As Priya grew up in Dallas, Ritu cooked meals at home every weeknight and on Sundays, feeding her family Indian-American hybrid dishes like roti pizza and dahi toast, a pseudo-grilled cheese made with spiced yogurt instead of stretchy American cheese.

“This cookbook is really a love letter from Priya to her mother.” – Padma Lakshmi

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“My mom very much had a rule about eating at home. Monday through Thursday and Sunday were non-negotiable,” Priya says. “We had to eat at home and had to eat as a family.”

Eventually, Priya went to college at Dartmouth, where she double-majored in government and French and started to write for the student newspaper. She wanted to write about restaurants but realized most students weren’t eating off-campus, so she launched a column about how to make the best of dining hall meals. This led to Priya’s first book: Ultimate Dining Hall Hacks: Create Extraordinary Dishes from the Ordinary Ingredients in Your College Meal Plan. Rather than exploring the intricacies of cooking a particular cuisine, she set out to create a sort of meal-hack guidebook, proving to college students that creating healthy, satisfying meals wasn’t impossible.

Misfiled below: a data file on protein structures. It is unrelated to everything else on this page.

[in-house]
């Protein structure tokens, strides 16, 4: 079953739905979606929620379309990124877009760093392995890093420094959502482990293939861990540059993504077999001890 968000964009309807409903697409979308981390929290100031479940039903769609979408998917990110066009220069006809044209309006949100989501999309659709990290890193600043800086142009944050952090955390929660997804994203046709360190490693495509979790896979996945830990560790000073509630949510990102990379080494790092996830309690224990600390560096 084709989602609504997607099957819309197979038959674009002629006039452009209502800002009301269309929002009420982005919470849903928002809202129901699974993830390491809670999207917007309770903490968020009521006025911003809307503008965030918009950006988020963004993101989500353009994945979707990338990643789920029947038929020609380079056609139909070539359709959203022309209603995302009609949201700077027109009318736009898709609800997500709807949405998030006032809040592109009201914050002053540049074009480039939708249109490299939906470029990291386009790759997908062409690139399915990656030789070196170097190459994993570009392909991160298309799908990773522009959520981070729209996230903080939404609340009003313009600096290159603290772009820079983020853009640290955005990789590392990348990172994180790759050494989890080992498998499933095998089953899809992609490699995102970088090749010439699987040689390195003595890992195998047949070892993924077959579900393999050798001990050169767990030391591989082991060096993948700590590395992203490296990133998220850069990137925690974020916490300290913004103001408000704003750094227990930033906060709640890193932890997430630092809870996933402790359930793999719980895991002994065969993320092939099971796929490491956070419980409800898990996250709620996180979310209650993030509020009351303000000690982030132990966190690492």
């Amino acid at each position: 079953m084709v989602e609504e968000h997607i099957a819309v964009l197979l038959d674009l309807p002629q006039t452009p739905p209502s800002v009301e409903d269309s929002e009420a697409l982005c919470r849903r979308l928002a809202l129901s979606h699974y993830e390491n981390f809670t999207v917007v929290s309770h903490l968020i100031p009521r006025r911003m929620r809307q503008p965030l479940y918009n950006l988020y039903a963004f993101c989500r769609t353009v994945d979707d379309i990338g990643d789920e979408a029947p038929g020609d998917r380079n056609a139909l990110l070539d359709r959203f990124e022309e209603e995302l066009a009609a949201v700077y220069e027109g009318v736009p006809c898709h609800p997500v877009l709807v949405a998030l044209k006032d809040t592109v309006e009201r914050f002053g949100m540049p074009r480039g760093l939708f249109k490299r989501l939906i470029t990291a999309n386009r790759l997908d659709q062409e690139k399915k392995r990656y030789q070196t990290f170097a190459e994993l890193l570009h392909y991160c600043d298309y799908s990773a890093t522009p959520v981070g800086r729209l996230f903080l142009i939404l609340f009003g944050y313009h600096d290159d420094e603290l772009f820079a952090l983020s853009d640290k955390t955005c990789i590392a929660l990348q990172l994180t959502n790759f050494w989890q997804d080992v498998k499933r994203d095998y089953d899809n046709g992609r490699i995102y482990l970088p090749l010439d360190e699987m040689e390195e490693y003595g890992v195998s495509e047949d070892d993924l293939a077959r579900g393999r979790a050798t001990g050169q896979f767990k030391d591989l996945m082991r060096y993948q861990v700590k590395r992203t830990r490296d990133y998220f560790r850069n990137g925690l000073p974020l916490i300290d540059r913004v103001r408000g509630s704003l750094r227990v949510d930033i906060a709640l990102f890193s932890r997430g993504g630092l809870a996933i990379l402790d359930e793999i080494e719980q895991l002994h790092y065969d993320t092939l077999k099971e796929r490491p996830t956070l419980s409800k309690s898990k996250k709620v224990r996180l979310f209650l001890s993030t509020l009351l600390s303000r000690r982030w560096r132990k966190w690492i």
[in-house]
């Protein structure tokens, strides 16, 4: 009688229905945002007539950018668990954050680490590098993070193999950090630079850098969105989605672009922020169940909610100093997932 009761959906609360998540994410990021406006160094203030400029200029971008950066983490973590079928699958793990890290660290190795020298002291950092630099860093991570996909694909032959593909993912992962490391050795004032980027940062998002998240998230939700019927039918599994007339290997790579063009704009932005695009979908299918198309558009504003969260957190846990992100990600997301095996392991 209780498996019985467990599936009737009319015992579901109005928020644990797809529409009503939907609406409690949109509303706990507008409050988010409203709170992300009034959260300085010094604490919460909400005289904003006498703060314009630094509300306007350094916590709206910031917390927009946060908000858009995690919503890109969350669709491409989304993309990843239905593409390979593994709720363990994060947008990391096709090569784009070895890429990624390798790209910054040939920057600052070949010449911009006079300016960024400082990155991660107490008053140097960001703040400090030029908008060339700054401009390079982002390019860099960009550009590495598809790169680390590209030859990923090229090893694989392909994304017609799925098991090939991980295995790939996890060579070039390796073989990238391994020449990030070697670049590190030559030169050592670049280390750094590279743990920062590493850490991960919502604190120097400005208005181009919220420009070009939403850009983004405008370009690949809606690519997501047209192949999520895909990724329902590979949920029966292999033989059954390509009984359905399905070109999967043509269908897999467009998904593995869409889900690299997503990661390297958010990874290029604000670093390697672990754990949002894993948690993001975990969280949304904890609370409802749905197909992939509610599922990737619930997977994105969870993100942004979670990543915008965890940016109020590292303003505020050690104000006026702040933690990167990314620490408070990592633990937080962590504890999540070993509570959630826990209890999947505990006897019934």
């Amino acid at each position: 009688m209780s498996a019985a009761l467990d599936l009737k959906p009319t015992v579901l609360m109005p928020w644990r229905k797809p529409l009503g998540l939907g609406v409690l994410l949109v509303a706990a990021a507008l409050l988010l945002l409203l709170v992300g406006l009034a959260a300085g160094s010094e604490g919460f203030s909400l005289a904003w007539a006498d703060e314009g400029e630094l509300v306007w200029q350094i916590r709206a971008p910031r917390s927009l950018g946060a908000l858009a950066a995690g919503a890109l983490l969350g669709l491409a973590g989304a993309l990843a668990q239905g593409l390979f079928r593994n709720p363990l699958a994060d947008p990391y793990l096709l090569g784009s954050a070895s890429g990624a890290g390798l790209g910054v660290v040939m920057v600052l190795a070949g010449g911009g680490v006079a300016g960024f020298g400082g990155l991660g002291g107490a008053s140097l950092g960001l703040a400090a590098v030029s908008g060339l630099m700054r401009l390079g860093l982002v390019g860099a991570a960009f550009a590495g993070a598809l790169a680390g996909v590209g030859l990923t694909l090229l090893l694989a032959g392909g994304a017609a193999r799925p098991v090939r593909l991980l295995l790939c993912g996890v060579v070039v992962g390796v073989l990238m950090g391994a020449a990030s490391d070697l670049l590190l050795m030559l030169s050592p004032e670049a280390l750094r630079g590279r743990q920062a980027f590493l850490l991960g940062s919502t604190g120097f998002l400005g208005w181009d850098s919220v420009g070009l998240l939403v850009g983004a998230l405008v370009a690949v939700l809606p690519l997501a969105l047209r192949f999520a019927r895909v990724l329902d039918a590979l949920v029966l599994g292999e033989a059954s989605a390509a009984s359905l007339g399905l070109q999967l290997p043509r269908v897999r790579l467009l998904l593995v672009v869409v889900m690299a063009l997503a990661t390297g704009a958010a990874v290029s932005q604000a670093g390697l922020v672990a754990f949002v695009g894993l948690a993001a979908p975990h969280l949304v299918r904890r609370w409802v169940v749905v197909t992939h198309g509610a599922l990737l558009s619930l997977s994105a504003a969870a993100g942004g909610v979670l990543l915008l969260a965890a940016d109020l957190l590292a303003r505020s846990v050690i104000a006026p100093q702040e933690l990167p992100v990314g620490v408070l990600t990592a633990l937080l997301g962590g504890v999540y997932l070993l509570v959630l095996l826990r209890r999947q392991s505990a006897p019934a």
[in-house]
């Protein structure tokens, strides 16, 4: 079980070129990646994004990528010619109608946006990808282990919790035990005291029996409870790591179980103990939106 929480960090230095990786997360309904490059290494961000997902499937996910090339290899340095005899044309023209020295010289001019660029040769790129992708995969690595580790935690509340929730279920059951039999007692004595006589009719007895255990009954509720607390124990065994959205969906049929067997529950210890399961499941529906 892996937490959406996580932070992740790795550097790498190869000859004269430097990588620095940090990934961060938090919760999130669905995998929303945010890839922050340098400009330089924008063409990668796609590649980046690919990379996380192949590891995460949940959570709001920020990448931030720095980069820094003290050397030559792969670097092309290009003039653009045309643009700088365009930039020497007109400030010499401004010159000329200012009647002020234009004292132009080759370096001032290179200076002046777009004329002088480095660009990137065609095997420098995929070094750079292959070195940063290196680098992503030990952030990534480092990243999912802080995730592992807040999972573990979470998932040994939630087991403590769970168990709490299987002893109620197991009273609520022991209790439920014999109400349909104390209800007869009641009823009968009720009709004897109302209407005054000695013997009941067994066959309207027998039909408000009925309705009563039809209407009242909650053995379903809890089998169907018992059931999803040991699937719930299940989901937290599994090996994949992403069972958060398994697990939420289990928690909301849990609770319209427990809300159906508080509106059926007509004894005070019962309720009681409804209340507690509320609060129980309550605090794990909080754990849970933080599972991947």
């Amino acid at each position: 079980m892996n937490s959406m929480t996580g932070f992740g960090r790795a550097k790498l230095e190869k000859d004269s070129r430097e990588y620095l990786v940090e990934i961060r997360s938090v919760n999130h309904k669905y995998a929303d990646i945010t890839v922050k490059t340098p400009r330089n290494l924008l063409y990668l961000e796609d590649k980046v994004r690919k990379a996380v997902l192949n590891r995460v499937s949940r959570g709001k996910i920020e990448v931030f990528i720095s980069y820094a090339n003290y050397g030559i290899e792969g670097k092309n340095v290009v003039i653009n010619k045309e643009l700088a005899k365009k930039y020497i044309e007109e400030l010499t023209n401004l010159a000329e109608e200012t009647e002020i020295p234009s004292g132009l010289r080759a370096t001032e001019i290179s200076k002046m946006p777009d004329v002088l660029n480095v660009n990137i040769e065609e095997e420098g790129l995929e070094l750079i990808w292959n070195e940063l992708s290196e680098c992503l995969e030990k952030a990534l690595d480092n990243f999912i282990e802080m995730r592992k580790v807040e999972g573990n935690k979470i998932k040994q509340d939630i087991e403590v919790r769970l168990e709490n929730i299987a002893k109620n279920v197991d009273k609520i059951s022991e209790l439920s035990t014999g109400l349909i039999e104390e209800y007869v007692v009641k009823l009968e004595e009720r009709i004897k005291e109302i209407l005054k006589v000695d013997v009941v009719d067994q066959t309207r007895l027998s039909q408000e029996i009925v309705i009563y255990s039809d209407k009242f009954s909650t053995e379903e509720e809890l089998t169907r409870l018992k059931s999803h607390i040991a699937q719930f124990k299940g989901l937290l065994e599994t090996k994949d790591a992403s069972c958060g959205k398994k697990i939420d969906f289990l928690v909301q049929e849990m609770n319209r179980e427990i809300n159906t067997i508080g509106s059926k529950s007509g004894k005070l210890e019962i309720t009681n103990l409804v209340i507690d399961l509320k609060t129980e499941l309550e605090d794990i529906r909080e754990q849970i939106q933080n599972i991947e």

With her latest cookbook, she’s in familiar territory: teaching novice cooks that building fresh, healthy, interesting Indian meals isn’t impossible. In fact, it’s surprisingly easy — and fun.

“My immediate thought when I was writing this book is that I hope other people of color my age sort of feel seen by the book,” Priya says. “There’s this inherent tension that exists in first-generation and second-generation immigrants. You are growing up this product of American culture, but you don’t feel like you fully fit in to either of those worlds. You’re too American to be Indian, and too Indian to be American.”

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“My immediate thought when I was writing this book is that I hope other people of color my age sort of feel seen by the book,” Priya Krishna says.
Kathy Tran
After college, Priya was working at the now-defunct food magazine Lucky Peach when the publication put together a cookbook called Lucky Peach Presents Power Vegetables. The recipes Priya contributed largely came from the recipes Ritu had been developing over years of living in the U.S. and feeding a family while working her way up the corporate ladder to eventually run software development teams. Her Lucky Peach coworkers were enamored of Ritu’s recipes and encouraged Priya to turn them into their own cookbook teaching American cooks how to make Indian dishes at home.